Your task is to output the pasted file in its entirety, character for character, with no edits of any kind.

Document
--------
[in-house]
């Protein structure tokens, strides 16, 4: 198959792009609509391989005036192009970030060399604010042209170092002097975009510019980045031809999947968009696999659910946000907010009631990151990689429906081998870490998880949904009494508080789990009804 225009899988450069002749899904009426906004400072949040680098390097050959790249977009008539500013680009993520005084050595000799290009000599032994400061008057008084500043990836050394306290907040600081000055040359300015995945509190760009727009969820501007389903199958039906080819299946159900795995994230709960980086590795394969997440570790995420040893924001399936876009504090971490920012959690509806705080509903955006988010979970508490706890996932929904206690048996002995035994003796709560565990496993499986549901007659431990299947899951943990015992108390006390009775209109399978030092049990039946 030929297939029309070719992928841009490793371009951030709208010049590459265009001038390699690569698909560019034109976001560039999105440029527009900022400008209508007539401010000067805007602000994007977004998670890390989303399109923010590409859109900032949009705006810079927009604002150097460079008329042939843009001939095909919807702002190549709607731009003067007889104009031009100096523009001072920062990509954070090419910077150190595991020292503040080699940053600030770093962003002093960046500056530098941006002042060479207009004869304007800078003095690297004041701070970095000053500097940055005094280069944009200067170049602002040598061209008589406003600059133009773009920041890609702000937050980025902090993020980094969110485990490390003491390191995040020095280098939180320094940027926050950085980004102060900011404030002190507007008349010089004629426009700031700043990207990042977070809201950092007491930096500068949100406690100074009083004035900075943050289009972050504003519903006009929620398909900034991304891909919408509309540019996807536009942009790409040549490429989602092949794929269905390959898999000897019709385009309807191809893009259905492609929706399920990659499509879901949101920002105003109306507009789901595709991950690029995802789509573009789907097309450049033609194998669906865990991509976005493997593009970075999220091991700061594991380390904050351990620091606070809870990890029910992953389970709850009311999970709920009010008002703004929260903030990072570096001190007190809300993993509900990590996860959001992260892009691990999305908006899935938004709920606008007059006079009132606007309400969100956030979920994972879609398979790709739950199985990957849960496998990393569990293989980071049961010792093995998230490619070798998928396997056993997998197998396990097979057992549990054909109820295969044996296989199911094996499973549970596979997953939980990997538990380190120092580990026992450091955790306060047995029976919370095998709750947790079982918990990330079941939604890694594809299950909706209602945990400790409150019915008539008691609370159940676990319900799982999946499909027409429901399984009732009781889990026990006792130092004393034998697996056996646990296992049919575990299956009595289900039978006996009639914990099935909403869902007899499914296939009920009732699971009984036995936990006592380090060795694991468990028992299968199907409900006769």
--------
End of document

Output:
[in-house]
């Protein structure tokens, strides 16, 4: 198959792009609509391989005036192009970030060399604010042209170092002097975009510019980045031809999947968009696999659910946000907010009631990151990689429906081998870490998880949904009494508080789990009804 225009899988450069002749899904009426906004400072949040680098390097050959790249977009008539500013680009993520005084050595000799290009000599032994400061008057008084500043990836050394306290907040600081000055040359300015995945509190760009727009969820501007389903199958039906080819299946159900795995994230709960980086590795394969997440570790995420040893924001399936876009504090971490920012959690509806705080509903955006988010979970508490706890996932929904206690048996002995035994003796709560565990496993499986549901007659431990299947899951943990015992108390006390009775209109399978030092049990039946 030929297939029309070719992928841009490793371009951030709208010049590459265009001038390699690569698909560019034109976001560039999105440029527009900022400008209508007539401010000067805007602000994007977004998670890390989303399109923010590409859109900032949009705006810079927009604002150097460079008329042939843009001939095909919807702002190549709607731009003067007889104009031009100096523009001072920062990509954070090419910077150190595991020292503040080699940053600030770093962003002093960046500056530098941006002042060479207009004869304007800078003095690297004041701070970095000053500097940055005094280069944009200067170049602002040598061209008589406003600059133009773009920041890609702000937050980025902090993020980094969110485990490390003491390191995040020095280098939180320094940027926050950085980004102060900011404030002190507007008349010089004629426009700031700043990207990042977070809201950092007491930096500068949100406690100074009083004035900075943050289009972050504003519903006009929620398909900034991304891909919408509309540019996807536009942009790409040549490429989602092949794929269905390959898999000897019709385009309807191809893009259905492609929706399920990659499509879901949101920002105003109306507009789901595709991950690029995802789509573009789907097309450049033609194998669906865990991509976005493997593009970075999220091991700061594991380390904050351990620091606070809870990890029910992953389970709850009311999970709920009010008002703004929260903030990072570096001190007190809300993993509900990590996860959001992260892009691990999305908006899935938004709920606008007059006079009132606007309400969100956030979920994972879609398979790709739950199985990957849960496998990393569990293989980071049961010792093995998230490619070798998928396997056993997998197998396990097979057992549990054909109820295969044996296989199911094996499973549970596979997953939980990997538990380190120092580990026992450091955790306060047995029976919370095998709750947790079982918990990330079941939604890694594809299950909706209602945990400790409150019915008539008691609370159940676990319900799982999946499909027409429901399984009732009781889990026990006792130092004393034998697996056996646990296992049919575990299956009595289900039978006996009639914990099935909403869902007899499914296939009920009732699971009984036995936990006592380090060795694991468990028992299968199907409900006769």